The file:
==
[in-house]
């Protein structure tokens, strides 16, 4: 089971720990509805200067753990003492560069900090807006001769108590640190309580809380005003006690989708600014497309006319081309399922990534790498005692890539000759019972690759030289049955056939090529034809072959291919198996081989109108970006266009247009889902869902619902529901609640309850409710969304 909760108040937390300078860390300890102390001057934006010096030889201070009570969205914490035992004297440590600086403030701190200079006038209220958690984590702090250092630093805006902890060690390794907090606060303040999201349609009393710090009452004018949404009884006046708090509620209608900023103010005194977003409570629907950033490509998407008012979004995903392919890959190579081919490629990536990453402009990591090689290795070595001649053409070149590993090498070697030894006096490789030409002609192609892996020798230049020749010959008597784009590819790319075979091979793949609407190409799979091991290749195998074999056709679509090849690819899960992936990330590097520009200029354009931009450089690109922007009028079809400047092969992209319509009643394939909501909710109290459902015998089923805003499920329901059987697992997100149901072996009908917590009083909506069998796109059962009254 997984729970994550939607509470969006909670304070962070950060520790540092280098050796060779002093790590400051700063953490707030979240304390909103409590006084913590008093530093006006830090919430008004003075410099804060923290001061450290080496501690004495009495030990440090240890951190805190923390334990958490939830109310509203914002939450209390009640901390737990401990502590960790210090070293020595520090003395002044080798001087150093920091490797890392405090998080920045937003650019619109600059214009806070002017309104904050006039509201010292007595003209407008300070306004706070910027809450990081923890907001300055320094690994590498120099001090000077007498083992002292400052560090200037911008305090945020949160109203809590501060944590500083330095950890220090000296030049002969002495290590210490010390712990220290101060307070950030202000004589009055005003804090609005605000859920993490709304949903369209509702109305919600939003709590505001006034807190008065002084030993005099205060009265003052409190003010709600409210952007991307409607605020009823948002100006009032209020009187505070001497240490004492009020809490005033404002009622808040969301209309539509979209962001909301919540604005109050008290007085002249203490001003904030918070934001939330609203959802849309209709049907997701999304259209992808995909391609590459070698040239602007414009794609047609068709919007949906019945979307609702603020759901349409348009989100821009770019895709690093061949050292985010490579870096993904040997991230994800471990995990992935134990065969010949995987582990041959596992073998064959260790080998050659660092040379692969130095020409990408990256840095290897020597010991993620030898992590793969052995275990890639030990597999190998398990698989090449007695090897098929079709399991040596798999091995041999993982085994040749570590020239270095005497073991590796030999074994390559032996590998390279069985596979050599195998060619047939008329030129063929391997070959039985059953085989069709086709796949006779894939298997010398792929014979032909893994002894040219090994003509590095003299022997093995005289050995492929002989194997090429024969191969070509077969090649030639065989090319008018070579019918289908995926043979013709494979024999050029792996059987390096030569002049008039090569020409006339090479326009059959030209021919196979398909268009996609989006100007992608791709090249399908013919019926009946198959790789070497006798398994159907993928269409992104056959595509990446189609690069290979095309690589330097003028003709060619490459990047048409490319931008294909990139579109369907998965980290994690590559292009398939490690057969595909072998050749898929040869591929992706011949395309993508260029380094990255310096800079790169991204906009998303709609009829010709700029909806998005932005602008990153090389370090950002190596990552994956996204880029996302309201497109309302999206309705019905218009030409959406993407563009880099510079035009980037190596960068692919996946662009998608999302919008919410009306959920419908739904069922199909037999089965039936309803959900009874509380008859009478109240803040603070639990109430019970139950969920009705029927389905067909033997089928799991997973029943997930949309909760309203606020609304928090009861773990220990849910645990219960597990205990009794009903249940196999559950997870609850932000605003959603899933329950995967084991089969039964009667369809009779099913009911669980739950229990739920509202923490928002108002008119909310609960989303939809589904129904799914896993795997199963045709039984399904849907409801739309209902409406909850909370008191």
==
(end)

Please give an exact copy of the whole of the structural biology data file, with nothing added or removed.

[in-house]
């Protein structure tokens, strides 16, 4: 089971720990509805200067753990003492560069900090807006001769108590640190309580809380005003006690989708600014497309006319081309399922990534790498005692890539000759019972690759030289049955056939090529034809072959291919198996081989109108970006266009247009889902869902619902529901609640309850409710969304 909760108040937390300078860390300890102390001057934006010096030889201070009570969205914490035992004297440590600086403030701190200079006038209220958690984590702090250092630093805006902890060690390794907090606060303040999201349609009393710090009452004018949404009884006046708090509620209608900023103010005194977003409570629907950033490509998407008012979004995903392919890959190579081919490629990536990453402009990591090689290795070595001649053409070149590993090498070697030894006096490789030409002609192609892996020798230049020749010959008597784009590819790319075979091979793949609407190409799979091991290749195998074999056709679509090849690819899960992936990330590097520009200029354009931009450089690109922007009028079809400047092969992209319509009643394939909501909710109290459902015998089923805003499920329901059987697992997100149901072996009908917590009083909506069998796109059962009254 997984729970994550939607509470969006909670304070962070950060520790540092280098050796060779002093790590400051700063953490707030979240304390909103409590006084913590008093530093006006830090919430008004003075410099804060923290001061450290080496501690004495009495030990440090240890951190805190923390334990958490939830109310509203914002939450209390009640901390737990401990502590960790210090070293020595520090003395002044080798001087150093920091490797890392405090998080920045937003650019619109600059214009806070002017309104904050006039509201010292007595003209407008300070306004706070910027809450990081923890907001300055320094690994590498120099001090000077007498083992002292400052560090200037911008305090945020949160109203809590501060944590500083330095950890220090000296030049002969002495290590210490010390712990220290101060307070950030202000004589009055005003804090609005605000859920993490709304949903369209509702109305919600939003709590505001006034807190008065002084030993005099205060009265003052409190003010709600409210952007991307409607605020009823948002100006009032209020009187505070001497240490004492009020809490005033404002009622808040969301209309539509979209962001909301919540604005109050008290007085002249203490001003904030918070934001939330609203959802849309209709049907997701999304259209992808995909391609590459070698040239602007414009794609047609068709919007949906019945979307609702603020759901349409348009989100821009770019895709690093061949050292985010490579870096993904040997991230994800471990995990992935134990065969010949995987582990041959596992073998064959260790080998050659660092040379692969130095020409990408990256840095290897020597010991993620030898992590793969052995275990890639030990597999190998398990698989090449007695090897098929079709399991040596798999091995041999993982085994040749570590020239270095005497073991590796030999074994390559032996590998390279069985596979050599195998060619047939008329030129063929391997070959039985059953085989069709086709796949006779894939298997010398792929014979032909893994002894040219090994003509590095003299022997093995005289050995492929002989194997090429024969191969070509077969090649030639065989090319008018070579019918289908995926043979013709494979024999050029792996059987390096030569002049008039090569020409006339090479326009059959030209021919196979398909268009996609989006100007992608791709090249399908013919019926009946198959790789070497006798398994159907993928269409992104056959595509990446189609690069290979095309690589330097003028003709060619490459990047048409490319931008294909990139579109369907998965980290994690590559292009398939490690057969595909072998050749898929040869591929992706011949395309993508260029380094990255310096800079790169991204906009998303709609009829010709700029909806998005932005602008990153090389370090950002190596990552994956996204880029996302309201497109309302999206309705019905218009030409959406993407563009880099510079035009980037190596960068692919996946662009998608999302919008919410009306959920419908739904069922199909037999089965039936309803959900009874509380008859009478109240803040603070639990109430019970139950969920009705029927389905067909033997089928799991997973029943997930949309909760309203606020609304928090009861773990220990849910645990219960597990205990009794009903249940196999559950997870609850932000605003959603899933329950995967084991089969039964009667369809009779099913009911669980739950229990739920509202923490928002108002008119909310609960989303939809589904129904799914896993795997199963045709039984399904849907409801739309209902409406909850909370008191």